People are the most important resource in any culinary business. In this course, students focus on the major functions of management, including leadership, motivation, communication, hiring practices, recruitment, training, discipline and staff organization. In addition, this course focuses on the legal rights and responsibilities of owners and operators. Topics include labor relations, employment law, real estate and contracts. Various business structures are also surveyed.
THE HISTORY AND CULTURE OF FOOD
This course explores the importance of food and foodservice throughout history, from prehistoric times to the present. The historical influence on modern foodservice is analyzed, and culinary trends in history are identified and investigated. Topics will include the relation of food to personal and cultural identity and the interconnections between cuisine, historical events and international locations.
CAKES, FILLINGS AND ICINGS PART 1
From the humble pound cake to the classic génoise, students go beyond the recipes to explore the theory and technique of cake making and expand their abilities to create original cakes. In this course of the pastry arts associate degree program, students will learn:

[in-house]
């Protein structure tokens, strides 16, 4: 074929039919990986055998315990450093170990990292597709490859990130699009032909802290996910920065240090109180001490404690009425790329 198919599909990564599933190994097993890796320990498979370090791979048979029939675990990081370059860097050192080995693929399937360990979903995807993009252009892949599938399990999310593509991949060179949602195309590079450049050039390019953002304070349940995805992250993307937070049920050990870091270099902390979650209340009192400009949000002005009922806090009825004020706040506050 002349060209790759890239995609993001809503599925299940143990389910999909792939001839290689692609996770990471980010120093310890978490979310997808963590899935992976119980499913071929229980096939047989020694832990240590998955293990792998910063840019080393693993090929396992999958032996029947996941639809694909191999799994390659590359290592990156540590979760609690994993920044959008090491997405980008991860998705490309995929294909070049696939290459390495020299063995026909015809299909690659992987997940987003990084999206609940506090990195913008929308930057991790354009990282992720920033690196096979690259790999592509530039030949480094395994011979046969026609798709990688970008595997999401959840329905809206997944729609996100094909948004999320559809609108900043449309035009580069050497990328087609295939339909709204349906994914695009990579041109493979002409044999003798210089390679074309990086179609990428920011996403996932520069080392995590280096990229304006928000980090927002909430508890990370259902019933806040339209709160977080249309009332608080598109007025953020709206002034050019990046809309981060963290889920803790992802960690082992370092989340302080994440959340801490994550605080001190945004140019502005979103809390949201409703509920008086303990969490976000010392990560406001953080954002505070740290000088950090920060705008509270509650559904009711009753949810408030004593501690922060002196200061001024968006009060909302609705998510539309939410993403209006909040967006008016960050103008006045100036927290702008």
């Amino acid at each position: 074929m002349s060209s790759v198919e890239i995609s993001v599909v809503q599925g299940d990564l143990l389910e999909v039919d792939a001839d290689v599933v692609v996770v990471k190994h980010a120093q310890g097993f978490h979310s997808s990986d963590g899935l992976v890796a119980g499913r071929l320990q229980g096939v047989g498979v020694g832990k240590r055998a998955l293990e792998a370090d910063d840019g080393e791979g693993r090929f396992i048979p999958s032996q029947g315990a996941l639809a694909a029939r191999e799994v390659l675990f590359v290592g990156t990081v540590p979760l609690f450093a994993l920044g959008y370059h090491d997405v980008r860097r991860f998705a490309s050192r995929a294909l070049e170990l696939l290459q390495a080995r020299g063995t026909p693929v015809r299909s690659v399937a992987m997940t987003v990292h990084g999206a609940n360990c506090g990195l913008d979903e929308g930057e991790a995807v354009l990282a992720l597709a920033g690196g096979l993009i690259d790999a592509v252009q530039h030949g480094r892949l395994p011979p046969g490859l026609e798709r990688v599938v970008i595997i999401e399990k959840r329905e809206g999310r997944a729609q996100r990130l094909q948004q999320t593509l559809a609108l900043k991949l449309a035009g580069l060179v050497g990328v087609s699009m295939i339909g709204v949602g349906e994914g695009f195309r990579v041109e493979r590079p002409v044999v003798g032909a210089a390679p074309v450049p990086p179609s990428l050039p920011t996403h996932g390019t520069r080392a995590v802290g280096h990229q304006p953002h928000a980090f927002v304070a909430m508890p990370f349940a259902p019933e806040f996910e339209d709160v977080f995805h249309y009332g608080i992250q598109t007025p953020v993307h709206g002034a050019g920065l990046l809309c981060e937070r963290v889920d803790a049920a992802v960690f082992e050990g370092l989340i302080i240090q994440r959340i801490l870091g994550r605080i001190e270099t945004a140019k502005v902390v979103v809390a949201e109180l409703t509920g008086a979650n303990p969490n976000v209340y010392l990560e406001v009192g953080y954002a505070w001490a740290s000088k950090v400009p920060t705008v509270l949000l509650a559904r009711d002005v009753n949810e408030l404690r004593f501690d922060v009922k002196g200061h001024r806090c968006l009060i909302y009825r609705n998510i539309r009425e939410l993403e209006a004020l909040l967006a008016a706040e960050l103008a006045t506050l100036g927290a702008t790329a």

• Butter-based and egg-foam cakes including layered and rolled versions.
• The theory of batter balance as they prepare cakes using various mixing techniques including: one-stage, high-ratio and creaming method. Cakes prepared include carrot, pound, white, yellow, crumb and chocolate along with muffins. Egg-foam cakes such as angel food, chiffon and génoise are also included.
• Icings and fillings such as curds and ganaches as well as both Swiss and Italian meringue-based buttercreams.
• A wide variety of piped, dropped, molded, bar and sheet cookies including biscotti, brownies, madeleines, macarons, spritz, Florentines and rainbow cookies.
CAKES, FILLINGS AND ICINGS PART 2
Batters produce more than the familiar cakes we often see: more complex techniques give us an international assortment of cakes and plated deserts. Covered here are:
• Complex layered baked goods including plain and chocolate-nut sponges, génoise mousseline, biscuit joconde and pain de gênes.
• A classic assortment of cakes, including opera, miroir, tiramisu, crepe, mousse and charlotte royale.
• Our plated dessert section includes theory, preparation and presentation of multi-element, contemporary plated desserts. Students recreate and prepare recipes by award-winning chef and ICE Creative Director, Michael Laiskonis.
FOOD AND APPLIED NUTRITION
An introductory course in the study of the principles of human nutritional needs. Students examine current dietary guidelines, the function of nutrients and dietary preferences. Students will study menus and recipes for modifications to optimize nutritional content and balance the current trends in nutritional study with culinary and baking techniques. The course highlights the relationship between diet, health, disease and how applied nutrition can benefit not only immune-challenged populations but average healthy populations as well.
BEVERAGE AND WINE